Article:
Work to demolish two gasholders in Redhill is set to start from “around September”, gas company SGN says.
The landmarks sit on the north side of Hooley Lane, with one of the pair nearly 120 years old.
Reigate and Banstead Borough Council’s planning department ruled in December that prior approval wasn’t needed for the work.
After demolition, SGN says it will look to redevelop the land, possibly for housing and businesses. That would require a full planning application.
An SGN spokesperson told reigate.uk:
“We are planning to start our demolition works in Redhill around September time.
SGN is regulated by Ofgem and we have been tasked with dismantling all of our gas holder fleet by 2029. This is due to the societal risks these redundant structures pose to our workers and the wider public (maintenance, environmental and health and safety risks).
In addition, our industry has now found a way to store gas within underground pipe networks.
It’s no longer sustainable for us to keep these structures in a safe and visually acceptable condition long-term.
We’re also committed to redeveloping the land they sit on for use that’s more beneficial to the local community, such as housing and business premises.”
The planning process
Under national planning rules, SGN had to apply to Reigate & Banstead to see if the demolition would need prior approval by the council: in December the council ruled that its permission wasn’t required.
A council planning officer looked at how the demolition would be carried out, hours of work, ecology, and the effect on nearby properties and trees.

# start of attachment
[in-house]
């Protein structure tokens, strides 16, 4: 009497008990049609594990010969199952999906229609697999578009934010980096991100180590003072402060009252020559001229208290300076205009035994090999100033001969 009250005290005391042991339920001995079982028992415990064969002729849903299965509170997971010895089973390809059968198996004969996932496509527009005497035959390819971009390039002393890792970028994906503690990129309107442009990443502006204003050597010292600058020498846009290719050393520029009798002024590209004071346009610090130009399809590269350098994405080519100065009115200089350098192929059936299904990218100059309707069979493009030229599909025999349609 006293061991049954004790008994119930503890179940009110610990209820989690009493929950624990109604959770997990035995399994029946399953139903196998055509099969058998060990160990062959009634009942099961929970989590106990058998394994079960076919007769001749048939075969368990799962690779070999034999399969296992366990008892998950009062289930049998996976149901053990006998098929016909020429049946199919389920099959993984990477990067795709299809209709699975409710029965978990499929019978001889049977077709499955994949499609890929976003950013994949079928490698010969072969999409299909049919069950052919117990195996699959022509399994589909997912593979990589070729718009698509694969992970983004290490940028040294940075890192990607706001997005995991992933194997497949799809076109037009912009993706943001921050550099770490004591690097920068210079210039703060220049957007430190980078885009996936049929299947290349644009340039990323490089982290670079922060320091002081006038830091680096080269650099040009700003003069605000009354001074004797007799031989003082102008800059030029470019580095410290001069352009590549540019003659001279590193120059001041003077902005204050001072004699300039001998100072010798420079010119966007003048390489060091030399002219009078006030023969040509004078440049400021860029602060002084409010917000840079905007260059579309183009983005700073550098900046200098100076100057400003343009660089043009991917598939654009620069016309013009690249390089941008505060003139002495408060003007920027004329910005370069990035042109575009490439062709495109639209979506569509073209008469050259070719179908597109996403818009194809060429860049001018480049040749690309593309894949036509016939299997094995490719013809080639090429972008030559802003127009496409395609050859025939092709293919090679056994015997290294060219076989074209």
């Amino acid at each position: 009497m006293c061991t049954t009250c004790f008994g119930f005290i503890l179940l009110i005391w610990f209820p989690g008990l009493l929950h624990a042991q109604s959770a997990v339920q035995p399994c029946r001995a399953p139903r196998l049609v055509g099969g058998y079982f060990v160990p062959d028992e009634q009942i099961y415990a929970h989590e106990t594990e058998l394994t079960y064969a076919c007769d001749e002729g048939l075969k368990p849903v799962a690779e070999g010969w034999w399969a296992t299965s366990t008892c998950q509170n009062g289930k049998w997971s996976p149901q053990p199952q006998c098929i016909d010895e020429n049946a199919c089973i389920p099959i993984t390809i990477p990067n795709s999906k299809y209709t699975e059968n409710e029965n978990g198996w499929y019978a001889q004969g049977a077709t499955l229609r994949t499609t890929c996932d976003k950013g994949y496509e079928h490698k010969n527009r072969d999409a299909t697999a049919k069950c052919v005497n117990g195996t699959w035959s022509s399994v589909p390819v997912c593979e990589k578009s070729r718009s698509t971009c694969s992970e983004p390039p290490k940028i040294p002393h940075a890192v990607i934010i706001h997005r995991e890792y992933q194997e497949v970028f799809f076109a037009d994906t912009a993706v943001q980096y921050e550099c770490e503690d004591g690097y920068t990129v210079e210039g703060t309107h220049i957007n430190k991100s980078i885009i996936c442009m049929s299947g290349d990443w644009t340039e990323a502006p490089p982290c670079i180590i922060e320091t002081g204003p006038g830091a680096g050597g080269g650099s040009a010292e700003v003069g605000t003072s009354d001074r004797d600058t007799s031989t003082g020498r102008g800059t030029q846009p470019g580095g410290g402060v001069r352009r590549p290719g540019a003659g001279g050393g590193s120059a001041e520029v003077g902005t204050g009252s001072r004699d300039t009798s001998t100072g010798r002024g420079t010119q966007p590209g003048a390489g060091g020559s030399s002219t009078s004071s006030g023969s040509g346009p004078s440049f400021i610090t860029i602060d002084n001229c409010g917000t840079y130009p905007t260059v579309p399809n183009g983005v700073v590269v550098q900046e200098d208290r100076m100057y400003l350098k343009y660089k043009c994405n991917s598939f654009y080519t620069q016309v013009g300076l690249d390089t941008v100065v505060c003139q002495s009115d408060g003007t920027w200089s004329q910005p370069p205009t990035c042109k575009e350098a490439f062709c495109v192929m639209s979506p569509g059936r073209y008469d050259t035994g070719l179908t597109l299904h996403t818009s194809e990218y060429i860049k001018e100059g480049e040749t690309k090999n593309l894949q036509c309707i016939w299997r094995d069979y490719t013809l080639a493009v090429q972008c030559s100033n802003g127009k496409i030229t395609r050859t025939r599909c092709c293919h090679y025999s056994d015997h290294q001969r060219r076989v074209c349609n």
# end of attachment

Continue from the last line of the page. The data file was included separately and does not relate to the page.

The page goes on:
There were no objections from the council’s contaminated land officer, its environmental health officer, and the Environment Agency – subject to some provisos about the work.
On the structures themselves, the officer’s report stated:
“The gasholders are very large imposing structures. Whilst they are set back from Hooley Lane, they are nonetheless very dominant within the street scene and are not felt to make a positive contribution, being very utilitarian in appearance.
Their removal from the site, leaving in effect a site cleared to ground level (save for some small retained structures), is not therefore considered to cause any harm to the character or visual amenity of the area – even in absence of immediate proposals for restoration.”
Development of the site – such as for housing – would require a separate and fuller planning application, which would address issues such as fixing any ground problems arising from the site’s previous use.
Although both holders are currently purged of gas, and collapsed to their lowest level, they’ve been a feature of the local skyline for many years.
Holder No.1 was built back in 1900, and No. 4 in 1937. At the time of their construction the Redhill Gasworks were located nearby.
BBC article from 2015: “Will the UK’s gasholders be missed?”